Student Media of Lindenwood University in St. Charles, Missouri


Student Media of Lindenwood University in St. Charles, Missouri


Student Media of Lindenwood University in St. Charles, Missouri


It’s time to care about what you wear

Wal-Mart is among many brands in the United States that have been accused of fast fashion.
Photo from Wikimedia Commons

KYLE RAINEY | News Editor

Doorbuster deals, budget clothing and relentless fresh styles are easy to find and easy on our wallets, but its true cost isn’t written on the tag.

In the last 15 years, 250,000 cotton farmers in India have taken their lives after being bankrupted by the American GMO company Monsanto. Now those farms are inadvertently poisoning entire communities.

According to the 2015 fast fashion Documentary “The True Cost,” runoff from the large amount of insecticide required to treat cotton is feeding into local village water supplies. With no alternative to the polluted water, many rural Indians have no choice but to chance cancer and birth defects drinking it.

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But what is fast fashion?

  • 52 fashion seasons a year.
  • $1-$3  a day for workers in countries like Bangladesh, India and Cambodia.
  • Decrepit factories often with little to no safety inspections.
  • Pollution and poorly constructed clothing.
  • Fast fashion is in need of change.

The fashion industry is the second largest in the world with an estimated worth of $1.5 to 3 trillion a year, according to “The True Cost.”

Americans throw out twice as much clothing now as they did 20 years ago, according to 2016 Newsweek article. On average, people in the states throw out an average of 80 pounds of clothes per person each year, totaling 14 million tons of clothing.

And just donating clothes doesn’t seem to be an easy answer. According to a 2012 Huffington Post article, many developing countries in Africa are actually banning donated textile imports because free clothing destroys local industry.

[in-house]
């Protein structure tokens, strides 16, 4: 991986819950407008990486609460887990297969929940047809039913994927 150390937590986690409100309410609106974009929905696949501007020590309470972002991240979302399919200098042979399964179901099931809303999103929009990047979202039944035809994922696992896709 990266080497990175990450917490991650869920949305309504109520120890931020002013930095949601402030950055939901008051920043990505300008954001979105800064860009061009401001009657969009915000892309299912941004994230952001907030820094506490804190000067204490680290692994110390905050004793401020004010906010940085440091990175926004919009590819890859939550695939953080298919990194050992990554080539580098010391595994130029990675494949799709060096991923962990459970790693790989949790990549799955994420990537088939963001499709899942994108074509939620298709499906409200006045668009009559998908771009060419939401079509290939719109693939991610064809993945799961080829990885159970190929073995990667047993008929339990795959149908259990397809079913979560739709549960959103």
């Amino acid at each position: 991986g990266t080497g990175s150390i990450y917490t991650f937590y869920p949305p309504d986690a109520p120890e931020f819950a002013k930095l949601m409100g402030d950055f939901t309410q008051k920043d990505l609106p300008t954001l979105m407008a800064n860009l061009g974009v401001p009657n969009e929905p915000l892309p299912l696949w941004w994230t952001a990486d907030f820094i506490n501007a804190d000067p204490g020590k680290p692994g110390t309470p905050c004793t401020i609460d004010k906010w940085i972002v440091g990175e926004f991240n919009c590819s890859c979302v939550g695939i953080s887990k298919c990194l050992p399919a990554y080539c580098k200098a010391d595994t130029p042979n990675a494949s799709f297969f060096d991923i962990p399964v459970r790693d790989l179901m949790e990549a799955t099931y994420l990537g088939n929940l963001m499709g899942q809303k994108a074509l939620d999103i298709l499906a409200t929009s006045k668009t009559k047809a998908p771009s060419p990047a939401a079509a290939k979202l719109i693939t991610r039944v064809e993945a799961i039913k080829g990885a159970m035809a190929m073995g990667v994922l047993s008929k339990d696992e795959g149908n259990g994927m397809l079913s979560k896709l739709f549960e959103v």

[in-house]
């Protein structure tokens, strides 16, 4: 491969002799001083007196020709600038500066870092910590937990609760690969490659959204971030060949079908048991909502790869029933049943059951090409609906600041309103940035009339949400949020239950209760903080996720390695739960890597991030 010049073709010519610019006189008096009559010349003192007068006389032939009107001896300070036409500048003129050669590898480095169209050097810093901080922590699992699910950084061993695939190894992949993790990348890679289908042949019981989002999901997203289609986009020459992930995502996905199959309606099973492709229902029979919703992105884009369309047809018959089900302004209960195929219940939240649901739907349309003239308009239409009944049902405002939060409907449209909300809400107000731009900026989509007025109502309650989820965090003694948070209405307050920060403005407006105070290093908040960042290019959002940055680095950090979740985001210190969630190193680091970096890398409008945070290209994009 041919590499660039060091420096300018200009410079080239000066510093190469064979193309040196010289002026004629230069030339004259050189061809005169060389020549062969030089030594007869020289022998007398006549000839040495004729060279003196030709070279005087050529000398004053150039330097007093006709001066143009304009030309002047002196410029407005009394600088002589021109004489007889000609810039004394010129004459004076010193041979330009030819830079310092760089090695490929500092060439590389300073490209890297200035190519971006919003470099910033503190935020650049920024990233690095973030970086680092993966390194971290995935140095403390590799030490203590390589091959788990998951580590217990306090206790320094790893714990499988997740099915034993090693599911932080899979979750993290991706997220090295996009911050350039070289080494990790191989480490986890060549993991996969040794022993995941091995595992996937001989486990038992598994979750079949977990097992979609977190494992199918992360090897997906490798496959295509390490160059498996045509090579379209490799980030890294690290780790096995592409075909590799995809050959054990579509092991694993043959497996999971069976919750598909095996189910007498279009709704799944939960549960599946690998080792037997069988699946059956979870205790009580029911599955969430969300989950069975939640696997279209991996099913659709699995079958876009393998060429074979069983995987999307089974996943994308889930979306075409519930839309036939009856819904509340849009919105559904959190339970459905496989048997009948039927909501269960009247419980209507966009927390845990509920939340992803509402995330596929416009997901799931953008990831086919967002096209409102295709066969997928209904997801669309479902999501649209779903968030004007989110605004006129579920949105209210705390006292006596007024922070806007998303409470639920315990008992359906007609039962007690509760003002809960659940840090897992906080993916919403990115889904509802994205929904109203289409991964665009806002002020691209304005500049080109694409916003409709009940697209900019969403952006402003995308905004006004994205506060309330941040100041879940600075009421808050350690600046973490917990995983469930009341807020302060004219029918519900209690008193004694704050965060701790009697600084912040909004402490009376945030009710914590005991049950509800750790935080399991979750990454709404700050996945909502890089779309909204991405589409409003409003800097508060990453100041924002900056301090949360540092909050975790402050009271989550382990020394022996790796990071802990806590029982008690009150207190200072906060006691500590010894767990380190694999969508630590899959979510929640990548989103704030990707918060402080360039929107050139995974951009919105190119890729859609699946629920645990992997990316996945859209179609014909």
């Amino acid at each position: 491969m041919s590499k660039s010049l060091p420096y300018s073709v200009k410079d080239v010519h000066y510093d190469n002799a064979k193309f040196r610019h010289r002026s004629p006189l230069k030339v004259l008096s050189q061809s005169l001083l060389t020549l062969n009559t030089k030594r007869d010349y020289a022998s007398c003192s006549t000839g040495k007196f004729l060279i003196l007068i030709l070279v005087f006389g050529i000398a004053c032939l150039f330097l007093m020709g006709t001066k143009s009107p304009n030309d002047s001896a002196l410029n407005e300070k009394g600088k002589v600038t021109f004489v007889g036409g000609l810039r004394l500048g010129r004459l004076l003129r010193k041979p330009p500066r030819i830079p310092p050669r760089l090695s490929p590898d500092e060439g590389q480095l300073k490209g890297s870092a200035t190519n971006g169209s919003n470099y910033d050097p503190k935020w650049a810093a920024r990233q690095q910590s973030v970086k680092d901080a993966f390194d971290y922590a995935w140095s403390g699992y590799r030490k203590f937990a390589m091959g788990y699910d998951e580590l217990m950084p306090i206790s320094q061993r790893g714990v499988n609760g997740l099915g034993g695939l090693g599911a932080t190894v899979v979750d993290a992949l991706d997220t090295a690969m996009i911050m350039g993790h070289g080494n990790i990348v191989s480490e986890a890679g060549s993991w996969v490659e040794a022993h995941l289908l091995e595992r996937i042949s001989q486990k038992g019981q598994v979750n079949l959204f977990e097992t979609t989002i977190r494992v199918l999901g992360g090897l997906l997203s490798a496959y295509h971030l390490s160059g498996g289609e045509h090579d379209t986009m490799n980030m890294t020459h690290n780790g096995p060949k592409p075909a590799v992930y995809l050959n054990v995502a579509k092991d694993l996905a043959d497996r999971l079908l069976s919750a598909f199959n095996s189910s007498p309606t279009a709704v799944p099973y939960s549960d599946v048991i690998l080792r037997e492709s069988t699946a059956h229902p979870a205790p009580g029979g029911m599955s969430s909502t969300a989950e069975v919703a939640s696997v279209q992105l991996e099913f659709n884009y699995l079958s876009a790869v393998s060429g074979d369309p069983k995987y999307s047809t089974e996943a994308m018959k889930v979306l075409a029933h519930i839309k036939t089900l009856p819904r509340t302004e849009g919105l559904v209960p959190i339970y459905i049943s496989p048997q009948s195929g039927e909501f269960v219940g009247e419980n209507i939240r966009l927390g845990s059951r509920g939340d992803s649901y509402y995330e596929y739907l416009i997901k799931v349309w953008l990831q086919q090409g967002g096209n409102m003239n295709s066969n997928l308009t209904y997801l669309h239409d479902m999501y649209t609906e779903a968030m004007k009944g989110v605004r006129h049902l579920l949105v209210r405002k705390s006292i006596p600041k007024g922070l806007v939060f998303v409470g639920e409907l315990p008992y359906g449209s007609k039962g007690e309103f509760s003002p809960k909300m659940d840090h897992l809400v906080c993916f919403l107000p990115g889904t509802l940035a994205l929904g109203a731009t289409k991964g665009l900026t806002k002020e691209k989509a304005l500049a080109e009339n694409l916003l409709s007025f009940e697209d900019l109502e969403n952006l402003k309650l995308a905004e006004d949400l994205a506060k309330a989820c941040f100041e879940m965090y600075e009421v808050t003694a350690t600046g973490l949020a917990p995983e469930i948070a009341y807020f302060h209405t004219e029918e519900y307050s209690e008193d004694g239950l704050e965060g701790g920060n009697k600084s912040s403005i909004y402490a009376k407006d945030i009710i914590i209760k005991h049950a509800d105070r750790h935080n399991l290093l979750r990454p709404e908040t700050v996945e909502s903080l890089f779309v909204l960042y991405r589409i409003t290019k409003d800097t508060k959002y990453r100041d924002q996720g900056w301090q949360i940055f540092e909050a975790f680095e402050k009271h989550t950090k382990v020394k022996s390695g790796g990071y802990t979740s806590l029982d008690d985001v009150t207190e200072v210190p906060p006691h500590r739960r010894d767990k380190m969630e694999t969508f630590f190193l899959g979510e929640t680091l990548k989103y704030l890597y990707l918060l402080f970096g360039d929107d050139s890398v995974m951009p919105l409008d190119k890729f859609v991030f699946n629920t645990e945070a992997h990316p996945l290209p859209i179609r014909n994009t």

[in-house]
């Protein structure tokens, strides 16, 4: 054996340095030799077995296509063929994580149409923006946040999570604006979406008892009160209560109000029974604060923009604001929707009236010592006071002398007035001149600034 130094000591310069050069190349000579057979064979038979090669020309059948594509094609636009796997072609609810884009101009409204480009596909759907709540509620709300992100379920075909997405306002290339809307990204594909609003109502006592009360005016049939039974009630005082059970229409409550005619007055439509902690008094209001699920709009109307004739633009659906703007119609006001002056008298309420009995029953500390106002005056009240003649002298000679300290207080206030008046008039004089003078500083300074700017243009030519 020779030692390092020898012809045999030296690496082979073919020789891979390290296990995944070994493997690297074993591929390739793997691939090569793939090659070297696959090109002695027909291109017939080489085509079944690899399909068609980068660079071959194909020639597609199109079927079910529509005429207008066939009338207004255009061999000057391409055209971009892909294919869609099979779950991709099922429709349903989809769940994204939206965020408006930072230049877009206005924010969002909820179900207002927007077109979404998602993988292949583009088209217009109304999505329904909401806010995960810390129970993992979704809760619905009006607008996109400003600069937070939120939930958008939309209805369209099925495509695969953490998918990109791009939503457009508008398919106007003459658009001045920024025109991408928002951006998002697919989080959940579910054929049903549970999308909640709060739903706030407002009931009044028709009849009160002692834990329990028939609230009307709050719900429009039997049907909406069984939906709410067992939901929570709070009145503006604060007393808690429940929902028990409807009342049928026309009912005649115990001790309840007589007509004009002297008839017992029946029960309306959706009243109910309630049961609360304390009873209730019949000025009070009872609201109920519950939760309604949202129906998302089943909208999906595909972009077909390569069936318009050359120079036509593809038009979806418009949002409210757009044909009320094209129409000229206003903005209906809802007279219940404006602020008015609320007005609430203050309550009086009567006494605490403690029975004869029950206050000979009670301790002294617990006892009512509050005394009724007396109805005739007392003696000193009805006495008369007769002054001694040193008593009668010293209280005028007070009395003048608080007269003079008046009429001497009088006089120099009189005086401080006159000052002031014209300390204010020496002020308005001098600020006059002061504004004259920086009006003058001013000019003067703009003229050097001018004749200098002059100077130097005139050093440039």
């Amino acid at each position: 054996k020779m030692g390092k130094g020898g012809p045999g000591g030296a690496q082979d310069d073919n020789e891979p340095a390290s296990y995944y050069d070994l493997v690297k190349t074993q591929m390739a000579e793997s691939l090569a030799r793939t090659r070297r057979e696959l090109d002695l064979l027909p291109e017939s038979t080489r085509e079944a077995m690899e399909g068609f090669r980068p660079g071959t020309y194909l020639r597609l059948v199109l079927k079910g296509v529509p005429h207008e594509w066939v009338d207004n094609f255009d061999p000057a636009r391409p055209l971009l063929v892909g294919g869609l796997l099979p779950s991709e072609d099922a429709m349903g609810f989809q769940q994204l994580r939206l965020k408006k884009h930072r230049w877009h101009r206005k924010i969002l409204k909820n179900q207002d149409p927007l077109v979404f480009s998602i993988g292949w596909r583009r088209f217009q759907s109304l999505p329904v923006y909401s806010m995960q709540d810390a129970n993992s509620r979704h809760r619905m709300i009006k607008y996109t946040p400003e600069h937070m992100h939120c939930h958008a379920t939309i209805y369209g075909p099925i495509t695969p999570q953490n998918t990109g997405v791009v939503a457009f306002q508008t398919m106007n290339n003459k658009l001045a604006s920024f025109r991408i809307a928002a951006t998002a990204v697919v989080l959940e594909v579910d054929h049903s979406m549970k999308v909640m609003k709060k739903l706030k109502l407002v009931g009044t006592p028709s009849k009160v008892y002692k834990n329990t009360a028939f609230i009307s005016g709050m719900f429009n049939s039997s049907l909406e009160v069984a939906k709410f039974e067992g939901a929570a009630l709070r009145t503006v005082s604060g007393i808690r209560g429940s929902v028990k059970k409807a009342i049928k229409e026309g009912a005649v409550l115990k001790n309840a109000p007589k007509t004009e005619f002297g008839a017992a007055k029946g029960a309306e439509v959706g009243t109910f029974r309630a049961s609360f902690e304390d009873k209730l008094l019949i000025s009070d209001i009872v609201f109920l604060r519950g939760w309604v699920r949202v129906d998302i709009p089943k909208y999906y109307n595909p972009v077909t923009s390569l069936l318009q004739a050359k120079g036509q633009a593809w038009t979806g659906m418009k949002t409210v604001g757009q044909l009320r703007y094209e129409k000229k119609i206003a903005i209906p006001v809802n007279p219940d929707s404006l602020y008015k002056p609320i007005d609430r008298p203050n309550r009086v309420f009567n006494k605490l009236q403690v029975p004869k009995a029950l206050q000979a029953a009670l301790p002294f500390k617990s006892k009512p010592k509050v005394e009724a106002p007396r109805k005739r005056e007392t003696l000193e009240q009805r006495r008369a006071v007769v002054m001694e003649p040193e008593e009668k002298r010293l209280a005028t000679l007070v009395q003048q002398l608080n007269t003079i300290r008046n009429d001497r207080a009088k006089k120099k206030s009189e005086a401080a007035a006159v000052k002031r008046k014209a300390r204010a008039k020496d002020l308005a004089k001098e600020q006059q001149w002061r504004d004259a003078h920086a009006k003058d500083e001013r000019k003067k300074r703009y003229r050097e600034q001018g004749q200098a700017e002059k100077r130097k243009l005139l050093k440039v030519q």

Countries like Bangladesh, where regulation is loose, have become hotspots for the fast fashion industry.

One of many recent garment factories to bring fast fashion to the international media’s attention was the 2013 collapse of the Rana Plaza in Bangladesh.

Over 1,100 people died and another 2,500 garment workers were injured when the eight-story building collapsed, according to a 2013 BBC article.

JCPenney, Wal-Mart and Children’s Place were among the brands being produced in the building at the time.

Inspections the day before deemed the building unsafe, partly because of illegally constructed floors. According to the New York Times’ coverage of the event, factory owners had urged employees to return to work despite warnings of cracks in the building and shaking walls.

The collapse brought safety reform to some factories across Southeast Asia, but many still aren’t safe.

Looking into Bangladesh

In December 2015, the New York University Stern Center for Business and Human Rights released a report about working conditions in the garment industry in Bangladesh.

They found that there are over 7,000 garment factories in Bangladesh. Just under 2,000 of those followed international safety programs and over 5,000 factories, including 3 million workers, aren’t covered by the programs.

In one city, surveys found 32 percent of its 479 factories weren’t registered with the government and often lacked basic safety equipment and ignored minimum wage laws.

Choosing what we buy and where we buy it is integral to reshaping the industry. 

Finding clothing that uses organic natural fibers, such as linen, wool, hemp and silk can help reduce our fashion footprint. Unlike nylon, polyester and latex, these fabrics undergo less processing and will decompose much faster.

Lists of ethical fashion companies are easy to find online at websites like The Good Trade, which includes some large companies like Patagonia. Buying clothes from thrift stores will also help reduce our impact.

While giants of the fast fashion world are quietly exploiting environments, people and places, we have a responsibility to stand up for the workers whose hands shaped the fabric the wear.

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